It’s no secret that white male artists enjoy outsize representation at New York’s top-tier galleries. But a new study suggests just how homogeneous this population of artists really is.
In research conducted by CUNY’s Guttman College in the fall of 2016, students analyzed the demographics of 1,300 artists represented by the city’s top 45 commercial galleries. According to the recently published study, 80.5 percent of artists represented by the galleries are white. That number jumps up to a whopping 88.1 percent if the numbers are filtered for US artists. In contrast, whites make up 64 percent of the general population, according to U.S. census data.
Meanwhile, 8.8 percent of artists represented by New York galleries are black, despite making up 16 percent of the U.S. population. Latino artists are the most underrepresented demographic, making up only 1.2 percent of artists represented by New York galleries despite being the largest minority group in the U.S., making up 16 percent of the nation’s total population.
While the results reflect a startling reality, the study’s methodology requires a caveat: According to the researchers themselves, the study’s data was compiled based on the perception of the researcher. The artists were not interviewed or asked about how they self-identify. According to the project website, students “looked at indicators used by publications (artist’s writing, gallery statements, and press), but in the absence of this, race and gender were recorded based on how they were perceived by the reviewing researcher.” With that qualification, the stats may not be completely reliable.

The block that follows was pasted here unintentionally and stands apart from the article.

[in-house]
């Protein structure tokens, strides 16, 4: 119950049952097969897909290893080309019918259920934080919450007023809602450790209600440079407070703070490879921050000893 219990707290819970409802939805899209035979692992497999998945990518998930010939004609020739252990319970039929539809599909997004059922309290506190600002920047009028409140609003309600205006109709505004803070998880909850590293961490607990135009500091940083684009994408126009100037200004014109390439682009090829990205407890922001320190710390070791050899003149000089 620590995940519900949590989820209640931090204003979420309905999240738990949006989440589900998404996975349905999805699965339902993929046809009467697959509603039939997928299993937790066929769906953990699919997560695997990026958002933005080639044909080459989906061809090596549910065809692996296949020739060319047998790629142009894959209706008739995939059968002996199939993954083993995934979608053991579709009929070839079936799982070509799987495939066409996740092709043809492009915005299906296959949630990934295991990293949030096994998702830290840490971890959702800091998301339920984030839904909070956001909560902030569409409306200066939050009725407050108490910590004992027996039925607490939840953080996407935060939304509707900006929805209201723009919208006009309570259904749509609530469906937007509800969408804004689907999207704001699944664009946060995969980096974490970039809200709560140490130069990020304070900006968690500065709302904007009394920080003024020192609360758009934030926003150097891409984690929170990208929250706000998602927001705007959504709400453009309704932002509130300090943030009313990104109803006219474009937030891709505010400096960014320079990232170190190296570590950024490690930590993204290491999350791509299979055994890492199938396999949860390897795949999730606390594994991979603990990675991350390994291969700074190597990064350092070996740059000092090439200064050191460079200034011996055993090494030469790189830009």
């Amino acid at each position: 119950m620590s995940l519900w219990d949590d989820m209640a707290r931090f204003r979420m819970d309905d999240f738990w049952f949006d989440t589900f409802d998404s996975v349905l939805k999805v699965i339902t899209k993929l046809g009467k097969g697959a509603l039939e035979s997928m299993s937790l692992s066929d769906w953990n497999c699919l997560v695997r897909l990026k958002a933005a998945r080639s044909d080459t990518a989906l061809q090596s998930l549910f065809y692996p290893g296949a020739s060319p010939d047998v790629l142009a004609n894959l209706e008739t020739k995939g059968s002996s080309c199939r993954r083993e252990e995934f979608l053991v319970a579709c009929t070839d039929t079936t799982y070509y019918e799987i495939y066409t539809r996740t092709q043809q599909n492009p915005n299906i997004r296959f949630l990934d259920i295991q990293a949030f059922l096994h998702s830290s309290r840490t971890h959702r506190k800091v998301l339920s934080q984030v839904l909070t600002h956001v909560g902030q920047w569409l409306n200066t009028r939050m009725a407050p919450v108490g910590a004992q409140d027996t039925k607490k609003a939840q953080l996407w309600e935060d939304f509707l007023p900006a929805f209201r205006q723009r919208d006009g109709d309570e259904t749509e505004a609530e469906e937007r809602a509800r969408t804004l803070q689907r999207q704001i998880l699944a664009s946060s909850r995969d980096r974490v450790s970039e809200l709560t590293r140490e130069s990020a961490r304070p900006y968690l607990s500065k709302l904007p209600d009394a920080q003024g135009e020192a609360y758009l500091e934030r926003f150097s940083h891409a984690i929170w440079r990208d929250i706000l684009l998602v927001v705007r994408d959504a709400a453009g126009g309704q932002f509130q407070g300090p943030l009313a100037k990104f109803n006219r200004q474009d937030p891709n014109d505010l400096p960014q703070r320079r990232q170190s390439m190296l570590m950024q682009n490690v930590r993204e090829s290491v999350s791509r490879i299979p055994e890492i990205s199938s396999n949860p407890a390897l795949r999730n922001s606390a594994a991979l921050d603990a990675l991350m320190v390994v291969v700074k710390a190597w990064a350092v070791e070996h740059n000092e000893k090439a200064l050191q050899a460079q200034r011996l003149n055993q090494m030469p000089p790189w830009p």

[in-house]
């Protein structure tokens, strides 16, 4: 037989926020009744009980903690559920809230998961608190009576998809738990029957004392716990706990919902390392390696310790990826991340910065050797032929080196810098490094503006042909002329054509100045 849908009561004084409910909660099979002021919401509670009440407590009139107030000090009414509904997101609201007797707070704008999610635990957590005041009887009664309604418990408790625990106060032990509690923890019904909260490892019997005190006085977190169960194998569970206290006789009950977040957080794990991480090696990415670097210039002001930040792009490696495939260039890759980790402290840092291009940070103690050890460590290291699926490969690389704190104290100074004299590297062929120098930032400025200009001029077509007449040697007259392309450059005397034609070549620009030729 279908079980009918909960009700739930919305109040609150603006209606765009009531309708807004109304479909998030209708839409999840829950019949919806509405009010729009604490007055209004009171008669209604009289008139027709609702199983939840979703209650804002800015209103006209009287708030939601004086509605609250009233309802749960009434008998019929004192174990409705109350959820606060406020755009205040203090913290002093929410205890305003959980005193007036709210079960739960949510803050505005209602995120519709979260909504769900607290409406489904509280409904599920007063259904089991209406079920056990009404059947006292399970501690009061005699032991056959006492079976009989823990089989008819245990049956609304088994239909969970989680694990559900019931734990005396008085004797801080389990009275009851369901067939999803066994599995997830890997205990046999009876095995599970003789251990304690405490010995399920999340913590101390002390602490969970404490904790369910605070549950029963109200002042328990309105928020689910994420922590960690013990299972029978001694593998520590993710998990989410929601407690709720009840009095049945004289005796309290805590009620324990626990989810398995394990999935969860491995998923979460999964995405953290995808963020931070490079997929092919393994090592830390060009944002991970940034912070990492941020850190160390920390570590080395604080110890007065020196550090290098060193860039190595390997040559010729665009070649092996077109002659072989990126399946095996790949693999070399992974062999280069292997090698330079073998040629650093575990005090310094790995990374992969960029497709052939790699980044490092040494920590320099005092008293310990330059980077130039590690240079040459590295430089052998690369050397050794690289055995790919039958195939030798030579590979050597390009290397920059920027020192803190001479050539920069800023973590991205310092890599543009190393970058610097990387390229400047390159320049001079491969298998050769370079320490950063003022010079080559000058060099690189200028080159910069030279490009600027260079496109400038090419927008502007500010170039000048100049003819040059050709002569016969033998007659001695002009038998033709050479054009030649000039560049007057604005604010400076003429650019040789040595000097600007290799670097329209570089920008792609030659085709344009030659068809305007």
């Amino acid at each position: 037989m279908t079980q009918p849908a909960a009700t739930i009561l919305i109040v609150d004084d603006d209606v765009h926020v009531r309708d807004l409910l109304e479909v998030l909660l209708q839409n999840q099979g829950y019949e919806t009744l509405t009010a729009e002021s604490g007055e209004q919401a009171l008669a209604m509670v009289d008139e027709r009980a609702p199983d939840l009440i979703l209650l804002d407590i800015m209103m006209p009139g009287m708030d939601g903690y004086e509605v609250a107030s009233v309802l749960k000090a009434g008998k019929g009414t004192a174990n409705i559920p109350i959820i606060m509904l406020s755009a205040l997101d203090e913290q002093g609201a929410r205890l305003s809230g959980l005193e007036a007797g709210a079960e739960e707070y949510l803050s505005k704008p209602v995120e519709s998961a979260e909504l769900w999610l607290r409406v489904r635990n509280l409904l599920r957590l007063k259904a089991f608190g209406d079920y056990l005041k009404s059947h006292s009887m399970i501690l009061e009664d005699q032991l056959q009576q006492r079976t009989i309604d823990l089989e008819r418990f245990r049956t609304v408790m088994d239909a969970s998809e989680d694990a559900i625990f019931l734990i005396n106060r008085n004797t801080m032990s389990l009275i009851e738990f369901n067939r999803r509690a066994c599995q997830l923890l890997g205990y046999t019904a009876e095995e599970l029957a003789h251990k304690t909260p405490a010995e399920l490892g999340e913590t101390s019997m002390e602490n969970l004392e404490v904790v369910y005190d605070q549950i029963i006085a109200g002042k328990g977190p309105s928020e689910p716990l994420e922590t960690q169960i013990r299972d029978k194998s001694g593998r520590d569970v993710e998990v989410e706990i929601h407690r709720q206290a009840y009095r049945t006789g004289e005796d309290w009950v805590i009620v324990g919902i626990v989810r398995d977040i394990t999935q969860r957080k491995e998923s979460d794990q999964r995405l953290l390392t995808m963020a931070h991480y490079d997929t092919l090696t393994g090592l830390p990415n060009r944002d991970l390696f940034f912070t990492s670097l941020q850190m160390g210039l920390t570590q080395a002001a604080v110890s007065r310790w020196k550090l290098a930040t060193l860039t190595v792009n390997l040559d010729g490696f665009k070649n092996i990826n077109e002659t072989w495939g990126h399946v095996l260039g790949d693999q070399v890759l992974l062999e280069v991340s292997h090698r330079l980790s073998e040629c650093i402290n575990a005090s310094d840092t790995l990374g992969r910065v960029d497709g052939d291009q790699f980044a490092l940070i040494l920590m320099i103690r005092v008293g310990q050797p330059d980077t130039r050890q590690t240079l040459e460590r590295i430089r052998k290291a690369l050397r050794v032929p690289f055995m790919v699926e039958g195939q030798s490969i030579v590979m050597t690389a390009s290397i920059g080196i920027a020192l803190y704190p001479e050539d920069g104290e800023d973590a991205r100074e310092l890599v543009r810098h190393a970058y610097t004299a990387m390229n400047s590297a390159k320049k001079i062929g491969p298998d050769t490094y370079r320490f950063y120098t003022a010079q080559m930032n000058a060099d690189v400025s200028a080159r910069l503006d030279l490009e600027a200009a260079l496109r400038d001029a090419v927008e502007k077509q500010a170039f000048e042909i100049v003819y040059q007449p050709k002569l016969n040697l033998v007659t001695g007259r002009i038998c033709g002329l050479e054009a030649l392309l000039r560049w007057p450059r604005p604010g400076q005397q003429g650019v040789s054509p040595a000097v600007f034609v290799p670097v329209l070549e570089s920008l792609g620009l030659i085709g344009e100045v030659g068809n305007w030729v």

In an email responding to artnet News’s inquiry about the study, Guttman College professor James Case-Leal explained that the findings presented a challenge to him as a teacher because most of the students in his introductory course to art in New York City were people of color. “While I wanted to give the students tools for deeper experiences in these kinds of art spaces, I had to be aware that I was also teaching cultural hierarchies. Which is particularly problematic because many of my students represent the demographics categorically absent from the European and American dominated collections we were looking at,” he said.
The research also revealed that gender distribution leans heavily towards male artists, who make up 68 percent of those represented by New York galleries. Only 32 percent are female.
Unsurprisingly, education also plays a prominent role in determining which artists find a place in the top galleries. According to the study, nearly one fifth (19 percent) of American artists represented at the selected New York galleries graduated from Yale. No other school cracked the double digits. Other schools with graduates represented were Columbia University and the California Institute of the Arts (9 percent, each), followed by UCLA (8 percent).
Despite the findings, Case-Leal says the study is not about pointing fingers. “Quantifiable data takes the guesswork out of a critique and presents it in public,” he said. “I do not think this information needs to be read as accusatory. It is intended to be an honest assessment.”
Rather, Case-Leal believes the finding underscore the need for government funding to give a platform to art and artists not supported by the market. “I think this data offers an assessment of the primary market that casts reasonable doubt in its ability to equitably facilitate cultural production,” he said. “Our results counter the ‘unregulated market does best’ argument used to justify defunding public art supports. The data reveals a concrete need for expanded government funding and/or market regulation.”
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